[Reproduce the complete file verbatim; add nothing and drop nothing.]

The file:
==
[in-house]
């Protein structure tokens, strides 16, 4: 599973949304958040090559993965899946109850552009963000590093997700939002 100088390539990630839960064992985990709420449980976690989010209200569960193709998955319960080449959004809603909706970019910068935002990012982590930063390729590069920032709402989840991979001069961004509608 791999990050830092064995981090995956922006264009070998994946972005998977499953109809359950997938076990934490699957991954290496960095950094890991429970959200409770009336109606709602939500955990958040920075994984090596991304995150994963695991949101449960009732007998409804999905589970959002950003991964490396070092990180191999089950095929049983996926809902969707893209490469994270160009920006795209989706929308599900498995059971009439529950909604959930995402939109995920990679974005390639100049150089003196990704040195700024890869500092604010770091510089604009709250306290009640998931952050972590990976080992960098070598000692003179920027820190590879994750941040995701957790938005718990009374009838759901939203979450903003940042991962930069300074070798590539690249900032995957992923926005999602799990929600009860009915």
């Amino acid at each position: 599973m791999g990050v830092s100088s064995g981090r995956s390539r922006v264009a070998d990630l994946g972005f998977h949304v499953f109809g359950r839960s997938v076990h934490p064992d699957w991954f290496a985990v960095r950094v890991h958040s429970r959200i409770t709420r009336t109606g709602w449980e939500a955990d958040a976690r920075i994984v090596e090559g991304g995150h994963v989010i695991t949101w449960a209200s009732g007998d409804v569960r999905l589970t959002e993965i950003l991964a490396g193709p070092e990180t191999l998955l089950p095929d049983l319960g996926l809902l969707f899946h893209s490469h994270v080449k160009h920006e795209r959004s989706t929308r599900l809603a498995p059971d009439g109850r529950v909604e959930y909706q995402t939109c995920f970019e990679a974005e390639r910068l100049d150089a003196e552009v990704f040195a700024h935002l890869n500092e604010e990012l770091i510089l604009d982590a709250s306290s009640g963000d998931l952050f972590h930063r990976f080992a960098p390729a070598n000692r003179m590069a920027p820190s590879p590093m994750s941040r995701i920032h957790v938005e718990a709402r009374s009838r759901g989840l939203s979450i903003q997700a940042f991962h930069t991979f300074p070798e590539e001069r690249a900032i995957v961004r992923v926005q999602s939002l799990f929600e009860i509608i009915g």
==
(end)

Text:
[in-house]
């Protein structure tokens, strides 16, 4: 599973949304958040090559993965899946109850552009963000590093997700939002 100088390539990630839960064992985990709420449980976690989010209200569960193709998955319960080449959004809603909706970019910068935002990012982590930063390729590069920032709402989840991979001069961004509608 791999990050830092064995981090995956922006264009070998994946972005998977499953109809359950997938076990934490699957991954290496960095950094890991429970959200409770009336109606709602939500955990958040920075994984090596991304995150994963695991949101449960009732007998409804999905589970959002950003991964490396070092990180191999089950095929049983996926809902969707893209490469994270160009920006795209989706929308599900498995059971009439529950909604959930995402939109995920990679974005390639100049150089003196990704040195700024890869500092604010770091510089604009709250306290009640998931952050972590990976080992960098070598000692003179920027820190590879994750941040995701957790938005718990009374009838759901939203979450903003940042991962930069300074070798590539690249900032995957992923926005999602799990929600009860009915």
């Amino acid at each position: 599973m791999g990050v830092s100088s064995g981090r995956s390539r922006v264009a070998d990630l994946g972005f998977h949304v499953f109809g359950r839960s997938v076990h934490p064992d699957w991954f290496a985990v960095r950094v890991h958040s429970r959200i409770t709420r009336t109606g709602w449980e939500a955990d958040a976690r920075i994984v090596e090559g991304g995150h994963v989010i695991t949101w449960a209200s009732g007998d409804v569960r999905l589970t959002e993965i950003l991964a490396g193709p070092e990180t191999l998955l089950p095929d049983l319960g996926l809902l969707f899946h893209s490469h994270v080449k160009h920006e795209r959004s989706t929308r599900l809603a498995p059971d009439g109850r529950v909604e959930y909706q995402t939109c995920f970019e990679a974005e390639r910068l100049d150089a003196e552009v990704f040195a700024h935002l890869n500092e604010e990012l770091i510089l604009d982590a709250s306290s009640g963000d998931l952050f972590h930063r990976f080992a960098p390729a070598n000692r003179m590069a920027p820190s590879p590093m994750s941040r995701i920032h957790v938005e718990a709402r009374s009838r759901g989840l939203s979450i903003q997700a940042f991962h930069t991979f300074p070798e590539e001069r690249a900032i995957v961004r992923v926005q999602s939002l799990f929600e009860i509608i009915g």